• House prices , a lot more to fall - Page 12 ,

                                            […] Your very own rent-or-buy calculator | Ronan Lyons This is a very useful calculator to emphasise the returns on purchasing a house. […]

                                            • Derek Brawn - Swindle??? ,

                                              […] Indo push free alternatives based in Ireland, rather than ones you have to pay for? Like this one: Your very own rent-or-buy calculator I think Irish Mortgage Brokers have one too. Would love to know if there are more Irish-based ones […]

                                              • Rent Or Buy?? | MortgageLine Blog ,

                                                • Rent or Buy?? - MortgageLine ,

                                                  […] Economist Ronan Lyons has kindly made available in a blog post. You can checkout the calculator by clicking here. I really like this particular calculator as it is the most impartial one I have come across and […]

                                                  • What the Friday Firesale tells us about Ireland’s property market | Ronan Lyons ,

                                                    […] more scientific way – one I’ve gone through before in my rent-or-buy calculator – is to look at the annual rental cost for the property you’re interested in. If you want to […]

                                                    • wyn rees ,

                                                      Ronan:
                                                      Can you simplify this for an old age pensioner who lives in a very large Country House (no mortgage).

                                                      I may attempt to rent my property instead of selling it.

                                                      My property is listed, 30,000 sq.ft/190 acres and was worth 3.9 million Euro a few years ago.
                                                      I looked through the equations in your write- up and came to the conclusion that I was too bloody old to work the numbers.
                                                      My question is: If I were to rent this estate out how much do I charge ??
                                                      Best Regards,
                                                      Wyn

                                                      • Ronan Lyons ,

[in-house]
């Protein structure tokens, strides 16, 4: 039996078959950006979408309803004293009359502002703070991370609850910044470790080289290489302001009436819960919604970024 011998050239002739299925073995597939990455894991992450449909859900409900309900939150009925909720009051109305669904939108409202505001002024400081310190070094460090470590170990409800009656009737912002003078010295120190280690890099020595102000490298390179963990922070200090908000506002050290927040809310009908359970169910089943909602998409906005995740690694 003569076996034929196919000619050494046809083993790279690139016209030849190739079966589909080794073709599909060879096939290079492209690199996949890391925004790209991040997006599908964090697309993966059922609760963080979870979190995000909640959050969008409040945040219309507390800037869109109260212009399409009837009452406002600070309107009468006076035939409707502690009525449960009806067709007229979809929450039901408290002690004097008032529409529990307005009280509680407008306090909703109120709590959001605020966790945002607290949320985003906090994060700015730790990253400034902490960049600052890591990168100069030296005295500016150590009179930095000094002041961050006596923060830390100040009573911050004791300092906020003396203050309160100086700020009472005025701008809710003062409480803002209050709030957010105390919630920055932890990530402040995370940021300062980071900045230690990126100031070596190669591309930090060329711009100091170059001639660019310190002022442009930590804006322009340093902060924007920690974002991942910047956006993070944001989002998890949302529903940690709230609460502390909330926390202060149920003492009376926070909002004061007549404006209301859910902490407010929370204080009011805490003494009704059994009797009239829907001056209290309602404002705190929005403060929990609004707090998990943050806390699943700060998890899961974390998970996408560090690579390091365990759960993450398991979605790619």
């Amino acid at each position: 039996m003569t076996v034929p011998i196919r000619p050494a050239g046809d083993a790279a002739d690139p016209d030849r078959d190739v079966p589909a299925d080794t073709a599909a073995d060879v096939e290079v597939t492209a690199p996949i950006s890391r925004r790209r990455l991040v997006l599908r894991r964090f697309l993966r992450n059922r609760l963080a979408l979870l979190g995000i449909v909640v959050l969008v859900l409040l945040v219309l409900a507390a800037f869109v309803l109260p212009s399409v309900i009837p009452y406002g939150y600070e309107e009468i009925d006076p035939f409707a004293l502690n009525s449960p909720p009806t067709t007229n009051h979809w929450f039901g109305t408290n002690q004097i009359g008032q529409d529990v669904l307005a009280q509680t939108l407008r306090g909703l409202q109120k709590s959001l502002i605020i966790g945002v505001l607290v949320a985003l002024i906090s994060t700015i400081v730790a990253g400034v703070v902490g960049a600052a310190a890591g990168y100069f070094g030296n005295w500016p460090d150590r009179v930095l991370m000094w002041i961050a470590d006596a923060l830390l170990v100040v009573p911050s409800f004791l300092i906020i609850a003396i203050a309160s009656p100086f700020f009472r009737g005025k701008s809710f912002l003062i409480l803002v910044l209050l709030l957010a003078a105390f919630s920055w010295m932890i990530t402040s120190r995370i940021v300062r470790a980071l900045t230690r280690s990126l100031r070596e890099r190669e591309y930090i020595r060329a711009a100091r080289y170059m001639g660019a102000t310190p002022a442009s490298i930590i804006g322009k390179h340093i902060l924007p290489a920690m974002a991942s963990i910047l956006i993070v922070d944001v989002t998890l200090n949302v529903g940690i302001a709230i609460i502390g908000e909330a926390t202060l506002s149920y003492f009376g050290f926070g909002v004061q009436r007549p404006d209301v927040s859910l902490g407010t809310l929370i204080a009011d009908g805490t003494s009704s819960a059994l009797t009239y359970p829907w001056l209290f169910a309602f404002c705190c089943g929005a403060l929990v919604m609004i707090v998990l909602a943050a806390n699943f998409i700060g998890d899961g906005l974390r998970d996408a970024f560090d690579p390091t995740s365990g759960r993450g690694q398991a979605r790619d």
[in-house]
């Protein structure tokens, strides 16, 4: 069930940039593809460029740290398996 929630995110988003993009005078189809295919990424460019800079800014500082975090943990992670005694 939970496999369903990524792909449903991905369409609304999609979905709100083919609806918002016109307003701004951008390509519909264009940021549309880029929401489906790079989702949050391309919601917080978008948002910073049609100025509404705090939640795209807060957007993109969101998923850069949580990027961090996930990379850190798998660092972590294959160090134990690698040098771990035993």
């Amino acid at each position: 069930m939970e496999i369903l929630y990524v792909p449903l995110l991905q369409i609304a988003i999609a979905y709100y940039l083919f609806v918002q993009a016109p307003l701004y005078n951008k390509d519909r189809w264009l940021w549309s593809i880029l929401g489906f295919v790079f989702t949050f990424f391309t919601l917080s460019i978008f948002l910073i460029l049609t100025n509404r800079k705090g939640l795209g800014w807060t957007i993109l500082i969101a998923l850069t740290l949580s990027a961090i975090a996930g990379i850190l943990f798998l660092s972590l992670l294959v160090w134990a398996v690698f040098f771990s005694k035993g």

Hi Wyn,

                                                        Apologies – the calculator was originally designed for the other end of the cycle (someone buying rather than selling)! Hence, the idea is to show people if the price they’re thinking of paying is in line with the rent they would pay otherwise.

                                                        For someone selling, I would normally advise them to check the rents of comparable properties, however, I fear that yours is not in a particularly common segment! So, to use the maths to help you out, the idea for you is to think of a price that you might be prepared to sell for. Then to get the annual rental income, multiply it by x/100, where x is “a fair yield”. Generally, “a fair yield” might be something like 10% for a one-bedroom apartment but could be as low as 5-6% for a family home and even lower the larger the property. (The precise reasons for this difference are unclear and the subject of some of my research at Oxford – it may come down to people wanting to lock in nearby amenities when they settle down.)

                                                        So, in theory, a property that might now be worth €1.5m (Allsop’s auction suggests that we should be factoring in a fall of 60% from the peak) would get – at a 5% yield – about €75,000 in rental income a year. This translates into a monthly rent of €6,250. (For listed properties, you might find that the rent is slightly higher, as the tenant enjoys the prestige of a listed property but you still bear the costs.) If it were closer to a 3.5% yield, though, the monthly rent would be in the region of €4,500. Clearly, if you’re not in a huge hurry, you’re better off starting too high and working down to find demand, then the other way around.

                                                        I hope that helps, but if you’ve any more questions but want to follow up in a less public forum, feel free to pop me an email (ronanlyons@gmail.com).
                                                        Ronan.

                                                        • Mick Lydon ,

                                                          Thanks for that Ronan very useful and informative…

                                                          • Fearghal ,

                                                            Thanks, very useful resource.
                                                            Seeems to be a problem with the inputs for change in house price (and maybe the others too). It ignores everything after the decimal, so 1.99 gives the same result as 1

                                                            Leave a comment